U.S.-based Demographia.com and New Zealand-based Performance Urban Plannning have released their 6th annual index of housing affordability covering six nations: the United States, United Kingdom, Australia, New Zealand, Ireland, and Canada.
The index is calculated using the "median mulitiple", or the median home price divided by the median household income. This is a standard rule-of-thumb in the real-estate world: A household should be able to afford a mortgage three times its household income and/or a home four times its household income if they contribute at least 20 percent to their downpayment.
The most affordable housing markets in the survey are, not surprisingly, in the U.S. They include the economically depressed Detroit, the reasonably healthy Indianapolis, as well as the high-growth urbanized areas of Houston, Dallas-Fort Worth, and Atlanta.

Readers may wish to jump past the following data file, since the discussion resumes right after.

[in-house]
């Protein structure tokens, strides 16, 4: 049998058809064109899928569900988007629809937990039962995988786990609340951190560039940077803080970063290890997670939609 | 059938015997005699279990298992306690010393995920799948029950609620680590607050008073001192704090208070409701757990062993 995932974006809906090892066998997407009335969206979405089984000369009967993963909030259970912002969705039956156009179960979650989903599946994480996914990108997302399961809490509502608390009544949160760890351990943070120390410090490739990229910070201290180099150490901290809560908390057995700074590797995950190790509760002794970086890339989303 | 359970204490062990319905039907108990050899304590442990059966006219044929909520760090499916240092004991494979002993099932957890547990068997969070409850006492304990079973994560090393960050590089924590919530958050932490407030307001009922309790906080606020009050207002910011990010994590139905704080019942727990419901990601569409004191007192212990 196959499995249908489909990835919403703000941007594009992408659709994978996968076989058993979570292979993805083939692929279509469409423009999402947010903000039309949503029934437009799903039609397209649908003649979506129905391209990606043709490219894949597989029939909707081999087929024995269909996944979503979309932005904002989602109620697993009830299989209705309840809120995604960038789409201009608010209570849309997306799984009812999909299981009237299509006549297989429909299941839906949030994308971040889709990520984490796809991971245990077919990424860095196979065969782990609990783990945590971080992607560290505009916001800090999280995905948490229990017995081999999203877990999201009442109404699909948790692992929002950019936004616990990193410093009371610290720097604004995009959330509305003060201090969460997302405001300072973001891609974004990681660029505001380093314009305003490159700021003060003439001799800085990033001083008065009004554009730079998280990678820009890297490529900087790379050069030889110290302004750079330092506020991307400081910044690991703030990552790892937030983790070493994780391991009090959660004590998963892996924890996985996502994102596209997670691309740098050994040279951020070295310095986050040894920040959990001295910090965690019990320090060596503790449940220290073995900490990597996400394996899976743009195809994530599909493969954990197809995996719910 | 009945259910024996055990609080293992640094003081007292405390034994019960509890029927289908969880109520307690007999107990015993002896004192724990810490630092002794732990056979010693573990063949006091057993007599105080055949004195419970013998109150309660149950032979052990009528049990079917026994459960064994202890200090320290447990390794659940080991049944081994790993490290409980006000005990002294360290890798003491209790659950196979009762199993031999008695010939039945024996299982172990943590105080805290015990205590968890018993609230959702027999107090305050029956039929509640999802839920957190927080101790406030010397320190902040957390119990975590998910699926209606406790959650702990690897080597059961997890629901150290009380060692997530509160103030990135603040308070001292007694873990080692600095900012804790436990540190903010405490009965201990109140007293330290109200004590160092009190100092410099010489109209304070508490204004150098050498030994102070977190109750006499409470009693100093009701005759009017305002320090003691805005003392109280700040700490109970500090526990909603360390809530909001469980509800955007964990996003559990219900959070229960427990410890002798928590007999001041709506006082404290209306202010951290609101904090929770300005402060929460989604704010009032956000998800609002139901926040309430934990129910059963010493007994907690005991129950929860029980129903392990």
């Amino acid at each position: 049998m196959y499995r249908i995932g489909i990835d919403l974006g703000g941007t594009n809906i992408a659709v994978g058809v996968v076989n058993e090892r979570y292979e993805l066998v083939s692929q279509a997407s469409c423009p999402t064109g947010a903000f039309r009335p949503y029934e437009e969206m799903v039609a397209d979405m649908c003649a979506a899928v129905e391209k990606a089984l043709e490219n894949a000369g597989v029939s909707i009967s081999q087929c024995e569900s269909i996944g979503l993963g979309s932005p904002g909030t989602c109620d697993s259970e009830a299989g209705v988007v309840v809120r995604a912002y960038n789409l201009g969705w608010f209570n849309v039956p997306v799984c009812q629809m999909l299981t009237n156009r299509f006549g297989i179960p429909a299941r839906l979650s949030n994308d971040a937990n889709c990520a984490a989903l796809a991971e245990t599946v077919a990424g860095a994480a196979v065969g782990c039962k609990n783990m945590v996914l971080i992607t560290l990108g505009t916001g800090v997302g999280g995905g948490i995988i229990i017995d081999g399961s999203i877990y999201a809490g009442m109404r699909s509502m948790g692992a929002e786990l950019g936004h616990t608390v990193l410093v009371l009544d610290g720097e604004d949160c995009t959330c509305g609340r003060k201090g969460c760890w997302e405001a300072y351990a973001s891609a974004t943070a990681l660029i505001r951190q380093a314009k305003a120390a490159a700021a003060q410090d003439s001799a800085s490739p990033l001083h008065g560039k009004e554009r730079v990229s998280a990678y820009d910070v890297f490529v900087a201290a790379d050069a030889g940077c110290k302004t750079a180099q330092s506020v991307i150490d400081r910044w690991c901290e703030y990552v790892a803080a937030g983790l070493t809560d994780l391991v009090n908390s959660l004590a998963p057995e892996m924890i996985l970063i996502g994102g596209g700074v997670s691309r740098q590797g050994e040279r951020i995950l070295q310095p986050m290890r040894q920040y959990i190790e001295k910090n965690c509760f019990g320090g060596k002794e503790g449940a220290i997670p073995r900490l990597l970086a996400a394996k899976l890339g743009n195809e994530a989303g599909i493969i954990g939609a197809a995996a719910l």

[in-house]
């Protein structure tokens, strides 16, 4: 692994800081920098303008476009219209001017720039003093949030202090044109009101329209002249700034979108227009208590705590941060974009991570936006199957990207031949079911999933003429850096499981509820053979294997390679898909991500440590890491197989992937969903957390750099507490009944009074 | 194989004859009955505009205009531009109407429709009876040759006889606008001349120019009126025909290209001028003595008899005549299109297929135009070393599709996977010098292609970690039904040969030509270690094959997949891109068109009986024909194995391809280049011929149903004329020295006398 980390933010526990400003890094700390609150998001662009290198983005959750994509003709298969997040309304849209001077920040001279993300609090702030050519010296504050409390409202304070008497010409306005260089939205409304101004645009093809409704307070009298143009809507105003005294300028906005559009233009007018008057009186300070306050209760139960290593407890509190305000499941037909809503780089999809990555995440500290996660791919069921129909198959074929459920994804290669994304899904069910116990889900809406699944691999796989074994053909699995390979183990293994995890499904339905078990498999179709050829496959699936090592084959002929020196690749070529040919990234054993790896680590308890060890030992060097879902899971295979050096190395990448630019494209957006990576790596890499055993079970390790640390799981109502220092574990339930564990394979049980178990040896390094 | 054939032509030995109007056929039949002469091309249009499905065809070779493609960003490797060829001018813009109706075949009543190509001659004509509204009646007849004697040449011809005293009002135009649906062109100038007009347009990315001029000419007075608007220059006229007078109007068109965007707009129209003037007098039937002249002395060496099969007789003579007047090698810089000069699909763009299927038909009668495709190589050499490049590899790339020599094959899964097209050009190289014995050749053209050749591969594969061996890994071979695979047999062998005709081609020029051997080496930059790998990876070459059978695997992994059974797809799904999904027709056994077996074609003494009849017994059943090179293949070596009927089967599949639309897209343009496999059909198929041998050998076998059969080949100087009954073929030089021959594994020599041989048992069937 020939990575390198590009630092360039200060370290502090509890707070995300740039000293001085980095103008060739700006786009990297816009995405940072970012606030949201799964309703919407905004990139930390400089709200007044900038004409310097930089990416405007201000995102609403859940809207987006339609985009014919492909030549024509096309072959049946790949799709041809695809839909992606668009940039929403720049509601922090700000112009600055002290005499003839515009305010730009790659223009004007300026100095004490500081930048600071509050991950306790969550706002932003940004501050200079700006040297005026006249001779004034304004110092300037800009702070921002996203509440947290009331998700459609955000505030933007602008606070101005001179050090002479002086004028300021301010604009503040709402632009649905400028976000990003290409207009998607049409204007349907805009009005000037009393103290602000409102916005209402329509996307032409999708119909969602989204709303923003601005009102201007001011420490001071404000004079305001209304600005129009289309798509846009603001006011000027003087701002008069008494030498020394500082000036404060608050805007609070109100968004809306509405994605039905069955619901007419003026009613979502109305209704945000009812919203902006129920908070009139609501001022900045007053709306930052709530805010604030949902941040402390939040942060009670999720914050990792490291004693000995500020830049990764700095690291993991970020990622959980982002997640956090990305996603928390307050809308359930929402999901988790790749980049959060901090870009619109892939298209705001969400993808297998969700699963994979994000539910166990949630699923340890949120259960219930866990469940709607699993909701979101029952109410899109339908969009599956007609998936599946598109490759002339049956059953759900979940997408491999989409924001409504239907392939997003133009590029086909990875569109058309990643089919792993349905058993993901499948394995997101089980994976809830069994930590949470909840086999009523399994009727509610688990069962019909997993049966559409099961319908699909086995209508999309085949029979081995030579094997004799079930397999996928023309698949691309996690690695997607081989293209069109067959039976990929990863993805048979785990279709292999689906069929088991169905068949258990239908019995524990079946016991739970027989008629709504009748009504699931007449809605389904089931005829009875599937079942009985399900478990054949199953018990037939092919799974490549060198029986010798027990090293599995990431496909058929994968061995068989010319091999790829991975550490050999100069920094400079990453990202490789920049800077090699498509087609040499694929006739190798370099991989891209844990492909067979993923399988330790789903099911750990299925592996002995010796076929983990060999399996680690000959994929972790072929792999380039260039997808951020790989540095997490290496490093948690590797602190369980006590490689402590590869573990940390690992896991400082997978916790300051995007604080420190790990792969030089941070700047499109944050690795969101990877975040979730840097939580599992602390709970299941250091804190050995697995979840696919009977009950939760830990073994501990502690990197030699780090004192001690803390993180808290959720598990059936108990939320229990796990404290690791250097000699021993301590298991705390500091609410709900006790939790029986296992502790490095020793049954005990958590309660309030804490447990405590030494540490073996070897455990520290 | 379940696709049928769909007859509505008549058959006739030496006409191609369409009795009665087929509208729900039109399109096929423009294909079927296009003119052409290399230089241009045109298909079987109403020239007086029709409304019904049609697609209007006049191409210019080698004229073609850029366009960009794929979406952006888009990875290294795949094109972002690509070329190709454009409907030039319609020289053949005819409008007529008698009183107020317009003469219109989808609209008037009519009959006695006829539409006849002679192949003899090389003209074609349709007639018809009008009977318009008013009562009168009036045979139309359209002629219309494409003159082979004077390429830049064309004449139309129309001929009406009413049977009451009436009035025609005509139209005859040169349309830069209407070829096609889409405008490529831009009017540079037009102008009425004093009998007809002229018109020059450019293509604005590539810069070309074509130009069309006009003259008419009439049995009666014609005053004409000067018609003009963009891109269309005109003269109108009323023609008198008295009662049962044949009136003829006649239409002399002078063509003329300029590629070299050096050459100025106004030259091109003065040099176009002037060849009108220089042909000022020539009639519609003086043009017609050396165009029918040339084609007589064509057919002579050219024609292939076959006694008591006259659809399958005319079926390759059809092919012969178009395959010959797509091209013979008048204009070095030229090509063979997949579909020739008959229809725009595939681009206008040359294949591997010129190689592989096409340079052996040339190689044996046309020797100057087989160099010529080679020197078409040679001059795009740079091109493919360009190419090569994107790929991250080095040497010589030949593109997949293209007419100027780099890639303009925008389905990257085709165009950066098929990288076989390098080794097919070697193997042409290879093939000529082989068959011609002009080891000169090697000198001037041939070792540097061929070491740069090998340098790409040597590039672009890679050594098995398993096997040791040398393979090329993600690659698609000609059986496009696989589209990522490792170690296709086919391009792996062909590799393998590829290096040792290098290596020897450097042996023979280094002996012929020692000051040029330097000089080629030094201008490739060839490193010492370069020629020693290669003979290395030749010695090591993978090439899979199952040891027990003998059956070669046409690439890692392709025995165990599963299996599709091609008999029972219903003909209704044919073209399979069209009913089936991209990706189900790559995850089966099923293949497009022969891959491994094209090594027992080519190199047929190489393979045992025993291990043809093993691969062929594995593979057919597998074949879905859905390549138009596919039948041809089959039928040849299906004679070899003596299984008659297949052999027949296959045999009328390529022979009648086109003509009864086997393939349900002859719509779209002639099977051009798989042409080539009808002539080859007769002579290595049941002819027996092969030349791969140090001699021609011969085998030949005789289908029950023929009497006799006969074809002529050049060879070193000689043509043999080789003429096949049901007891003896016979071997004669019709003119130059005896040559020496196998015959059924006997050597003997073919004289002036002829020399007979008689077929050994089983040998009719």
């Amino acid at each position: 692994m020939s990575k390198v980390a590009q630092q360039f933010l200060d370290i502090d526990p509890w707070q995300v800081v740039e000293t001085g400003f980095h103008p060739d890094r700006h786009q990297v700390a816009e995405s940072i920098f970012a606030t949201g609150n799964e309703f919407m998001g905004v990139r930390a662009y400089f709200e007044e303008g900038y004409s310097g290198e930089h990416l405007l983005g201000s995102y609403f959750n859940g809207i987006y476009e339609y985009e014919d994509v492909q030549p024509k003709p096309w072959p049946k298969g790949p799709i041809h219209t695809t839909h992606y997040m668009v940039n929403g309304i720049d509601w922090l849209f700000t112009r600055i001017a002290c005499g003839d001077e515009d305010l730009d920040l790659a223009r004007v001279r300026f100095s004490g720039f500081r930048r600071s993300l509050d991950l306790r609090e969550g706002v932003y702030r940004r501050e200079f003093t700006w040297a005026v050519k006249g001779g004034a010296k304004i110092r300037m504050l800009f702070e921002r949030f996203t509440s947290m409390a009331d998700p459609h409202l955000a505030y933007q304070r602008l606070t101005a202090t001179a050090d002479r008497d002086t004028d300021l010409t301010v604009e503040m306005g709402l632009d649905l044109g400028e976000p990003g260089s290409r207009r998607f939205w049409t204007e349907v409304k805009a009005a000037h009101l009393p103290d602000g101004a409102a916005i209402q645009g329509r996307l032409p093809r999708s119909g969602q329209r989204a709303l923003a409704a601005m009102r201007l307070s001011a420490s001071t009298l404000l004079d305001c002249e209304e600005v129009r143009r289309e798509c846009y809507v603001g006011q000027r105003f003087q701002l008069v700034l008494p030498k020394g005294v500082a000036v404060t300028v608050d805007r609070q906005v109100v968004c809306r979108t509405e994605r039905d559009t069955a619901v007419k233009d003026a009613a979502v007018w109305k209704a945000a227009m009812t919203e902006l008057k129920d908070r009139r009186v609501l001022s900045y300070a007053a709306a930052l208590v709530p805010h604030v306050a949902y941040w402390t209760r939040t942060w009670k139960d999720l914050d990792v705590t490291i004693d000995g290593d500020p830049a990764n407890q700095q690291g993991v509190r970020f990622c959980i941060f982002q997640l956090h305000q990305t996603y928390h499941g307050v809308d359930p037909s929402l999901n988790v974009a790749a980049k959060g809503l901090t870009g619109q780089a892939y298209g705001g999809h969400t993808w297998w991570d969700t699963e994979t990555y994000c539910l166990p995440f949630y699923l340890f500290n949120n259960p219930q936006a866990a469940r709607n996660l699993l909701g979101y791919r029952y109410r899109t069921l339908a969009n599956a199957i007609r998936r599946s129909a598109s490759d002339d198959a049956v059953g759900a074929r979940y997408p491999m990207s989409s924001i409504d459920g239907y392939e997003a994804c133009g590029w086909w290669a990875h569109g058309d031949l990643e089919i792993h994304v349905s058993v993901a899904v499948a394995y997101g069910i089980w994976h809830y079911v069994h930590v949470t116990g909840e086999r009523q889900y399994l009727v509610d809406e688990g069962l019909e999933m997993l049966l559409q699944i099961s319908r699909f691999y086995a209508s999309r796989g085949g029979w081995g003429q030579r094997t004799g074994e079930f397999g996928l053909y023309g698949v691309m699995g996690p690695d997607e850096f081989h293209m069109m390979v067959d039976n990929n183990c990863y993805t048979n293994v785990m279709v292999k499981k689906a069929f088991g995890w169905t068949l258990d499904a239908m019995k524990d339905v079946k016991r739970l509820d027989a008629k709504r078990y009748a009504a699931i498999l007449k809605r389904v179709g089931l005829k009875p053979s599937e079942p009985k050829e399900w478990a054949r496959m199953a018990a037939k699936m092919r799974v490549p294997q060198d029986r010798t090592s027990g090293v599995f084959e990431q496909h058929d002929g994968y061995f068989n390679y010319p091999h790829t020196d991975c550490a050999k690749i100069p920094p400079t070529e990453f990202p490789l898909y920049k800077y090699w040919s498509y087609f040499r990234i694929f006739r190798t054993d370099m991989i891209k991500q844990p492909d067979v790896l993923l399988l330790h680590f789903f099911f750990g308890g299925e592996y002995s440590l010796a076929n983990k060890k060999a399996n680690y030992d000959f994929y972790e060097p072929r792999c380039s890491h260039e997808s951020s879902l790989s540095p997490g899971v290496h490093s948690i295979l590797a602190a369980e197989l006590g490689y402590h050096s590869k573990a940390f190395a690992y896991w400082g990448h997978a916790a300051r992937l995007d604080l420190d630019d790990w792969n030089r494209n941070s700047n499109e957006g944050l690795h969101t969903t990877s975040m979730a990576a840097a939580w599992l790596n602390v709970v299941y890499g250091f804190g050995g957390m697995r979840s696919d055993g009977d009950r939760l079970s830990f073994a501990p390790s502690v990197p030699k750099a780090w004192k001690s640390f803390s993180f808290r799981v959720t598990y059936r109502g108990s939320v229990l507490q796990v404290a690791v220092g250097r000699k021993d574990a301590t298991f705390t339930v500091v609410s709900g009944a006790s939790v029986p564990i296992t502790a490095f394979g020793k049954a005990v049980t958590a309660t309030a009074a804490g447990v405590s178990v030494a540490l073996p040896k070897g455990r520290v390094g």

I was surprised at the least affordable: Canada's Vancouver, Britich Columbia; Australia's Sydney, Melbourne, and Adelaide; and London, England. New York (+New Jersey-Long Island-Connecticut and parts of Pennsylvania) came in sixth, followed by San Francisco. Perth and Brisbane, two more Australian cities, came in eigth and ninth while Auckland, New Zealand rounded out the top ten among the least affordable.
One of the hallmarks of the least affordable urbanized areas, according to co-authors Wendell Cox and Hugh Pavletich, is the high degree of regulation that limited housing supply and/or land for housing.
The index is well worth scanning.